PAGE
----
Texas Democrat urges Legislature to approve a monument honoring victims of mass shootings
A border Democrat has asked a Texas House committee to consider honoring victims of mass shootings in the state with a monument on the Capitol grounds.
State Rep. Joe Moody, D-El Paso, told the committee that he authored the House resolution reluctantly, but it’s something he feels the state needs.
“There are too many victims now, and there's bound to be more in the future,” Moody said. “I remember when I was younger, and Columbine happened. It was unthinkable at the time. But in the years since, mass shootings have become almost commonplace.”
Moody told the committee he witnessed the horrible aftermath of the El Paso shooting firsthand. He also served on the three-member special committee that investigated the 2022 Uvalde shooting
The text of the resolution lists mass shootings in Texas that date back to 1966, when a lone gunman killed 15 people from the clock tower at the University of Texas at Austin. The text continues by mentioning the 19 children and two teachers killed at Robb Elementary School in May 2022 and the back-to-back shootings in 2019. In early August of that year a gunman killed 23 people at an El Paso Walmart, and another shooter killed seven in late August in the Midland-Odessa area.
The 2018 shooting at Santa Fe High School that killed eight students and two teachers is also mentioned, as is the mass killing at First Baptist Church in Sutherland Springs the year before.
“A memorial on the Capitol grounds would provide a communal place for Texans to honor the innocent lives cut short by mass gun violence,” the resolution reads.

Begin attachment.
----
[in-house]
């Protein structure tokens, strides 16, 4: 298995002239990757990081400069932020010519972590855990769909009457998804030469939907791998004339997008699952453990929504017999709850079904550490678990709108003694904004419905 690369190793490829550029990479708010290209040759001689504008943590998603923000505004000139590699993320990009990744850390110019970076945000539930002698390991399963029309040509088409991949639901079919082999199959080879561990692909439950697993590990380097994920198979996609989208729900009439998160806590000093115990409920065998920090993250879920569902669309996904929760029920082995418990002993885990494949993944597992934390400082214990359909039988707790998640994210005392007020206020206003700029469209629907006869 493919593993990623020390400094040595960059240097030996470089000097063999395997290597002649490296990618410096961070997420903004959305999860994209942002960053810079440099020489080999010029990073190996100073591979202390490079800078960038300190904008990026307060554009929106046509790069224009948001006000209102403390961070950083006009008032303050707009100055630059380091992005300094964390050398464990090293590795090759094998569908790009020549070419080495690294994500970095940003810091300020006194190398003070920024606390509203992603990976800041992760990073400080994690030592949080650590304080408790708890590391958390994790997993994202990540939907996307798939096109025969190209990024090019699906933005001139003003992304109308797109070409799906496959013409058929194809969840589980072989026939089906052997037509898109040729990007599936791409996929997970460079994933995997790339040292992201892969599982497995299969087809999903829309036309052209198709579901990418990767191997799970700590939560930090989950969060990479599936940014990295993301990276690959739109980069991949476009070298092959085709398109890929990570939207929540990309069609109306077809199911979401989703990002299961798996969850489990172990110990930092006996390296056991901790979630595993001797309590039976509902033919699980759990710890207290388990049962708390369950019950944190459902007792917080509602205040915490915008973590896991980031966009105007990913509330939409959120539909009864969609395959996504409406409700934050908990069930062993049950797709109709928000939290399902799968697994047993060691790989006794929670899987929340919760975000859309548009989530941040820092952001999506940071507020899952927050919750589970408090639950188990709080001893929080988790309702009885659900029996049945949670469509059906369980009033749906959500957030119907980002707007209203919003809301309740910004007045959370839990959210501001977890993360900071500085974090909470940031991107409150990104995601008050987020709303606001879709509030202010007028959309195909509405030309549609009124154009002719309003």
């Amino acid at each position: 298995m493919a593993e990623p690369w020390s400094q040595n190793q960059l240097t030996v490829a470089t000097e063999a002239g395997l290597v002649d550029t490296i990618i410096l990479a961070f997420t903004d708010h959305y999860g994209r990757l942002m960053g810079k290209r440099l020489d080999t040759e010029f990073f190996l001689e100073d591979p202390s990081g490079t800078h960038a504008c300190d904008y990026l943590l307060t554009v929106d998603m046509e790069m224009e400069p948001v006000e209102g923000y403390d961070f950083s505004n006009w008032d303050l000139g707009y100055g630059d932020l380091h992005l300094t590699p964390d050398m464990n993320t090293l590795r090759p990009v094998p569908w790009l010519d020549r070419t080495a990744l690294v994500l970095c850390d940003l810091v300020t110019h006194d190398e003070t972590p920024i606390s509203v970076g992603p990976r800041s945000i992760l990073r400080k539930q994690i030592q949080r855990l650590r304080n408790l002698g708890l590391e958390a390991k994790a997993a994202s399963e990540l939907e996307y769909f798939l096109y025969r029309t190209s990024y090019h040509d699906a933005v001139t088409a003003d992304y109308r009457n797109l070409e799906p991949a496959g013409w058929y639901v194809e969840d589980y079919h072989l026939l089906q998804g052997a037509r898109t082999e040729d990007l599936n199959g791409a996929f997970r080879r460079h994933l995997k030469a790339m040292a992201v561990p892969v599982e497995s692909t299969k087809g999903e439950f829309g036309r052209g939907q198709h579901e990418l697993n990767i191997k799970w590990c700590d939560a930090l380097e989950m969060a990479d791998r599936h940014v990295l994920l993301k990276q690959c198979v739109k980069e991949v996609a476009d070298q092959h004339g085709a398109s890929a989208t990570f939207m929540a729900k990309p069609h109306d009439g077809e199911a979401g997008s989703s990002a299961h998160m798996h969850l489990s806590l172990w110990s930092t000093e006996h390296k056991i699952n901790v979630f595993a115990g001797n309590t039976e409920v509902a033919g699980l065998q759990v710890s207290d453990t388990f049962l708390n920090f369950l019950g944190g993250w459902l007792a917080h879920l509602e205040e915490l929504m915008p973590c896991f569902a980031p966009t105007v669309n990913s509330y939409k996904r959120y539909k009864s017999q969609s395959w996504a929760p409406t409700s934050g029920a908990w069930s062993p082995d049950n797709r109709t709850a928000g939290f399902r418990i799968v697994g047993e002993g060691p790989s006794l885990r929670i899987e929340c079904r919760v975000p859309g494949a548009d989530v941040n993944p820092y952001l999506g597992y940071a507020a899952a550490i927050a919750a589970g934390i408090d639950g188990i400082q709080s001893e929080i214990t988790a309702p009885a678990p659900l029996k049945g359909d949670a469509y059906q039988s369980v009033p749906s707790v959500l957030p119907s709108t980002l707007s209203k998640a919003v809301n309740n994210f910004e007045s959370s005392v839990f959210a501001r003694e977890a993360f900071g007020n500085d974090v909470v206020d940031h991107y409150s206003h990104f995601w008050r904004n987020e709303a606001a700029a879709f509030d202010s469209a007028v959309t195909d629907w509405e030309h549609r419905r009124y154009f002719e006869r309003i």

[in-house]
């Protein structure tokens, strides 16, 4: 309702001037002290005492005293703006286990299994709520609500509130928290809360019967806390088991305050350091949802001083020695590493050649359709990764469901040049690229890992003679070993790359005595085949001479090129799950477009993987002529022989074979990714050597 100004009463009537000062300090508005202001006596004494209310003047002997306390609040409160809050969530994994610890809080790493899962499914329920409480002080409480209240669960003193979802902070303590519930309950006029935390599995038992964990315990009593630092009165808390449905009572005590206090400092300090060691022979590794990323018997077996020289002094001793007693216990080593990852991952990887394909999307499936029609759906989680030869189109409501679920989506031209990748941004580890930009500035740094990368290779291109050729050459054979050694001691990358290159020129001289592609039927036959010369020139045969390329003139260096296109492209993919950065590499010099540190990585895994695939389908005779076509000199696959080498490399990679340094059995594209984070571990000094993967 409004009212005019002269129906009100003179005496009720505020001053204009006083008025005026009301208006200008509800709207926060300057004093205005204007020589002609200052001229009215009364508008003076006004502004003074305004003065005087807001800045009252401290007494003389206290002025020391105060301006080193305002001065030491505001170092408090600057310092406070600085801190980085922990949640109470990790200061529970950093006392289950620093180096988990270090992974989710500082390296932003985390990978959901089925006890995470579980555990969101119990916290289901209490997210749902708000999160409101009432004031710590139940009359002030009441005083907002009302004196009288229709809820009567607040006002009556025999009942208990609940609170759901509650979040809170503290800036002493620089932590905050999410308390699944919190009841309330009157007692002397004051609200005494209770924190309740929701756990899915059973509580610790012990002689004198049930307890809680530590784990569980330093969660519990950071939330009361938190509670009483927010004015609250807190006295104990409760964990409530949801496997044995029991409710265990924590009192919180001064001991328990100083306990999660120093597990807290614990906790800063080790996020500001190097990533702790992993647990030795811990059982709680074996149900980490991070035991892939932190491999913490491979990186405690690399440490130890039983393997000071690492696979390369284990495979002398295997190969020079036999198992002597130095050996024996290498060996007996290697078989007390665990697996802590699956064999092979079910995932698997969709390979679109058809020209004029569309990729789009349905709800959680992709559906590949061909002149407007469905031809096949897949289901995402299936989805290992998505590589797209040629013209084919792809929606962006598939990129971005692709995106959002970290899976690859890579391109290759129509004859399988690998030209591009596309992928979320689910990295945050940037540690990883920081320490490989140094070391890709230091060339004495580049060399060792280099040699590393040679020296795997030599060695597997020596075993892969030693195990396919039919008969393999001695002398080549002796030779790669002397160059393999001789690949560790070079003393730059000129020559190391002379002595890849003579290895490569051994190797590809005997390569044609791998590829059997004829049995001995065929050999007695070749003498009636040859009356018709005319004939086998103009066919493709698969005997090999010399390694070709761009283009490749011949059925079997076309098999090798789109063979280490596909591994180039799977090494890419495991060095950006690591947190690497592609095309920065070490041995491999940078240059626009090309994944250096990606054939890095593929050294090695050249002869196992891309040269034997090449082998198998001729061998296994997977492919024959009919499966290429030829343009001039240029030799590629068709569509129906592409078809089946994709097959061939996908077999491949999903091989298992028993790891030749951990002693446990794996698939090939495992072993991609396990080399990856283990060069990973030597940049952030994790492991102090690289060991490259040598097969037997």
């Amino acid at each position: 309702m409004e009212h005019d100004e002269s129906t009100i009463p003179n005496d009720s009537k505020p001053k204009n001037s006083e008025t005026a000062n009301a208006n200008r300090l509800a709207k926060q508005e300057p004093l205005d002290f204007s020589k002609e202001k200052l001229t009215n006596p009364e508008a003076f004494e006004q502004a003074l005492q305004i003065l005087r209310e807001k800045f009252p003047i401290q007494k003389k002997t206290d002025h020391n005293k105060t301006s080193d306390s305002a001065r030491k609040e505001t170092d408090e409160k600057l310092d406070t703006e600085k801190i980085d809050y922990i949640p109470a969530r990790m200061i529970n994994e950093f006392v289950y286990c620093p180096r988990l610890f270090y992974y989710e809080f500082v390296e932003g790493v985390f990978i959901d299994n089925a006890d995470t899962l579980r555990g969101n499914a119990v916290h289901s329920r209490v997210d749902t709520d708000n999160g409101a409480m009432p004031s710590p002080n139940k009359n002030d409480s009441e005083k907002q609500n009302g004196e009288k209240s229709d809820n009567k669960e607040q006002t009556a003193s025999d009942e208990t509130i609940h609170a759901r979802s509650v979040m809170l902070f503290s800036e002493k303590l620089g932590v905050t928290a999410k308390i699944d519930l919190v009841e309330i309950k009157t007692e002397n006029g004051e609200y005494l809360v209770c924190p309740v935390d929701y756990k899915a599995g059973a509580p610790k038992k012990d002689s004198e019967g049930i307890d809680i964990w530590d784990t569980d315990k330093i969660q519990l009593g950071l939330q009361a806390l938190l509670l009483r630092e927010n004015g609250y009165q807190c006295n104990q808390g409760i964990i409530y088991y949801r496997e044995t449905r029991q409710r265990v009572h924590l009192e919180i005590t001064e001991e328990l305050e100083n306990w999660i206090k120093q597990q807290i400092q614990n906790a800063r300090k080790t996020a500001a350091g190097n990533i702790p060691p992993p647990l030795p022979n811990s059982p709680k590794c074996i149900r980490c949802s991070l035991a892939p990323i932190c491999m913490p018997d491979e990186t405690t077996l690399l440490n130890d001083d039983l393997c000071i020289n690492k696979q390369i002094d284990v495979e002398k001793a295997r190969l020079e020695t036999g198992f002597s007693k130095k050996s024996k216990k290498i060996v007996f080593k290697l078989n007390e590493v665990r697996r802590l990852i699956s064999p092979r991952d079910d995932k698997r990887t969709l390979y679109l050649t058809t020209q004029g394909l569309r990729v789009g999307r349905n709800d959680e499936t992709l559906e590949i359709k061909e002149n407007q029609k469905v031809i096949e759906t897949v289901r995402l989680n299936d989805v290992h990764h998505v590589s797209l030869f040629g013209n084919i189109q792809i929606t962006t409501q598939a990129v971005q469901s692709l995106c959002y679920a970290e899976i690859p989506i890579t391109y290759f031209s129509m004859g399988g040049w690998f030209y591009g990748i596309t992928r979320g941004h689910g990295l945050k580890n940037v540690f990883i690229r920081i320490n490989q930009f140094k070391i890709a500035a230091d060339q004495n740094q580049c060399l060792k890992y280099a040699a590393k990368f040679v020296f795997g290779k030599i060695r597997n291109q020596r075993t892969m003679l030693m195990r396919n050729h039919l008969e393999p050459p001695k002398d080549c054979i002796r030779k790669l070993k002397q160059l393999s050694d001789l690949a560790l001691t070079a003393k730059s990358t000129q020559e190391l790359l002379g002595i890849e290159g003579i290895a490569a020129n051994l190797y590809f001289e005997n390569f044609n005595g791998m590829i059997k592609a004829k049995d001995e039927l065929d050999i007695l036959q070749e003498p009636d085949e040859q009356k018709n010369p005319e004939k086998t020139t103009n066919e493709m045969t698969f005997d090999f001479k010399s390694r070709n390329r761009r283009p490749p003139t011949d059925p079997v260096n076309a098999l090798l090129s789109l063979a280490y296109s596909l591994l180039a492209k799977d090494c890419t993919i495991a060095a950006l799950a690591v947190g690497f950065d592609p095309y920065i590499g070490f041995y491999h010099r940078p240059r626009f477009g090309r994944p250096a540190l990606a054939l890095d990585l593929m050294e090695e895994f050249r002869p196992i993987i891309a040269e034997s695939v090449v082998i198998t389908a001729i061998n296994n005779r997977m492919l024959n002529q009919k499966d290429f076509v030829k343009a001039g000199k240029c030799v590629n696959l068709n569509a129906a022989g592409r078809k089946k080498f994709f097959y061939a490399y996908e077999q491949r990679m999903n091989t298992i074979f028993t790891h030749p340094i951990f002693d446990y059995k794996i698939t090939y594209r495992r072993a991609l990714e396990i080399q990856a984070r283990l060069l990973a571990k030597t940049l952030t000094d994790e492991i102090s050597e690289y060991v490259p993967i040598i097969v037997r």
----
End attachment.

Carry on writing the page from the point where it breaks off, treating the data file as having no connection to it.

Funding for the project would come from individual donors, and the resolution states that the northern portion of the Capitol grounds is available for new projects.
Earlier this week the Texas House passed a bill that Moody co-authored with state Rep. Dustin Burrows, R-Lubbock, that would mandate that public and charter school campuses have at least one armed officer on each campus. The legislation, HB 3, is awaiting action by the Texas Senate.
As lawmakers continue to work on how to prevent mass shootings in Texas, the memorial will serve as a reminder on why they need to stay the course, Moody said.
“We shouldn't be able to shut our eyes to why we need to continue that work,” he said. “Seeing that [monument] here every day won't just mean something to the people who loved a mass shooting victim. It will mean something to us and those that follow us.”
The resolution was left pending in committee.
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